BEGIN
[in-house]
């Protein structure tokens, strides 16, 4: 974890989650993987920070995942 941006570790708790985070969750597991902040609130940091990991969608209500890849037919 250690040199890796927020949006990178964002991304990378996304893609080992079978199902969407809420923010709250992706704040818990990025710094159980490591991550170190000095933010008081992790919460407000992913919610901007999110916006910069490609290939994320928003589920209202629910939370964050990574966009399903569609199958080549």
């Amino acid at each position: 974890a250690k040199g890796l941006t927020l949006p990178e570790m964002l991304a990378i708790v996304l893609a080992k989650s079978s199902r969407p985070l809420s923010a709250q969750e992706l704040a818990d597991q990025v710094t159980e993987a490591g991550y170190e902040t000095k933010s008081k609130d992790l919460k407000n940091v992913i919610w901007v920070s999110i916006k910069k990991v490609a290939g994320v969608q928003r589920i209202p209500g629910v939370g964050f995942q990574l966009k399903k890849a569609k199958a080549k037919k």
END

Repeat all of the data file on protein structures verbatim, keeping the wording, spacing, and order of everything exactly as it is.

[in-house]
């Protein structure tokens, strides 16, 4: 974890989650993987920070995942 941006570790708790985070969750597991902040609130940091990991969608209500890849037919 250690040199890796927020949006990178964002991304990378996304893609080992079978199902969407809420923010709250992706704040818990990025710094159980490591991550170190000095933010008081992790919460407000992913919610901007999110916006910069490609290939994320928003589920209202629910939370964050990574966009399903569609199958080549």
């Amino acid at each position: 974890a250690k040199g890796l941006t927020l949006p990178e570790m964002l991304a990378i708790v996304l893609a080992k989650s079978s199902r969407p985070l809420s923010a709250q969750e992706l704040a818990d597991q990025v710094t159980e993987a490591g991550y170190e902040t000095k933010s008081k609130d992790l919460k407000n940091v992913i919610w901007v920070s999110i916006k910069k990991v490609a290939g994320v969608q928003r589920i209202p209500g629910v939370g964050f995942q990574l966009k399903k890849a569609k199958a080549k037919k």